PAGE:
tax of, say, 5% would significantly reduce the country’s huge government deficit

without damaging productivity. A small gasoline tax would help free America from

its dependence on oil imports and create incentives for green energy development. In

the same way, a significant reduction of wasteful agricultural subsidies could also

lower the deficit. But in order to take advantage of these common-sense solutions,

Americans will have  to put aside their  own attachment to the idea  of smaller

government and  less regulation. American politicians  will have to  develop the

courage to follow what is taught in all American public-policy schools: that there are

good taxes and bad taxes. Asian countries have embraced this wisdom, and have built

sound long-term fiscal (财政的) policies as a result.

Meanwhile, Europe has fallen prey to a different ideological trap: the belief that

European governments would always have infinite resources and could continue

borrowing as if there were no tomorrow. Unlike the Americans, who felt that the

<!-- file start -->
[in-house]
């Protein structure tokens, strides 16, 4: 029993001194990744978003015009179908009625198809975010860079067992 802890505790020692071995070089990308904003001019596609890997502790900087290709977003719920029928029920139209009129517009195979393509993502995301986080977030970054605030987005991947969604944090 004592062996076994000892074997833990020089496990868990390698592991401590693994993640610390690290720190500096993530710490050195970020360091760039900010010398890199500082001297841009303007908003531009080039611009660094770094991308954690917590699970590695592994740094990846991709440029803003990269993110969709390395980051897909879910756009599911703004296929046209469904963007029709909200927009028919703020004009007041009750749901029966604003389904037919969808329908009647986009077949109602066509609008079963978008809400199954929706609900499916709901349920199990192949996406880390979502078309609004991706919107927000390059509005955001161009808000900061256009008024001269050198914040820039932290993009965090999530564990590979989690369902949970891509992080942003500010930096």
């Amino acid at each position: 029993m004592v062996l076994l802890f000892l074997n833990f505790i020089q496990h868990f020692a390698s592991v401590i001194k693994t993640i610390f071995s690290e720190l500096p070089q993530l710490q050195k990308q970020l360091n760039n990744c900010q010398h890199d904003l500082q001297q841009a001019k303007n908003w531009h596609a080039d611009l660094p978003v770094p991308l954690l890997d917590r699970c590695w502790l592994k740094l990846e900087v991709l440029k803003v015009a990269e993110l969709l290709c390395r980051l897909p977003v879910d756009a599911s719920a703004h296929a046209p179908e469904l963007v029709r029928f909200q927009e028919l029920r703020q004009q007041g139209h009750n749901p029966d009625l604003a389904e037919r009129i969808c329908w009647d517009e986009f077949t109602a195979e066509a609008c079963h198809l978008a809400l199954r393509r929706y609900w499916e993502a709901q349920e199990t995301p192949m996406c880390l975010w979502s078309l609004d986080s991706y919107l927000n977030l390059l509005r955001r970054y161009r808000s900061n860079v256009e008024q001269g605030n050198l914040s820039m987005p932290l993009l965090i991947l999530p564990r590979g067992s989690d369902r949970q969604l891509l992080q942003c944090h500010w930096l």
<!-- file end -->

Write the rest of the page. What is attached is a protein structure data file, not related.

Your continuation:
markets knew best, the Europeans failed to anticipate how the markets would react to

their endless borrowing. Today, the European Union is creating a $580 billion fund to

ward off sovereign collapse. This will buy the EU time, but it will not solve the bloc’s

larger problem.

注意:此部分试题请在答题卡2上作答。

56. What has contributed to the rapid economic growth in China and India?

A) Free market plus government intervention.

B) Heavy reliance on the hand of government.

C) Copying western-style economic behavior.

D) Timely reform of government at all levels.

57. What does Ronald Reagan mean by saying “government is the problem” (Line 5,

Para. 3)?

A) Government action is key to solving economic problems.

B) Many social problems arise from government inefficiency.

C) Many social ills are caused by wrong government policies.

D) Government regulation hinders economic development.

 


 

58. What stopped the American economy from collapsing in 2007?

A) Cooperation between the government and businesses.

B) Self-regulatory repair mechanisms of the free market.

C) Effective measures adopted by the government.

D) Abandonment of big government by the public.

59. What is the author’s suggestion to the American public in face of the government

deficit?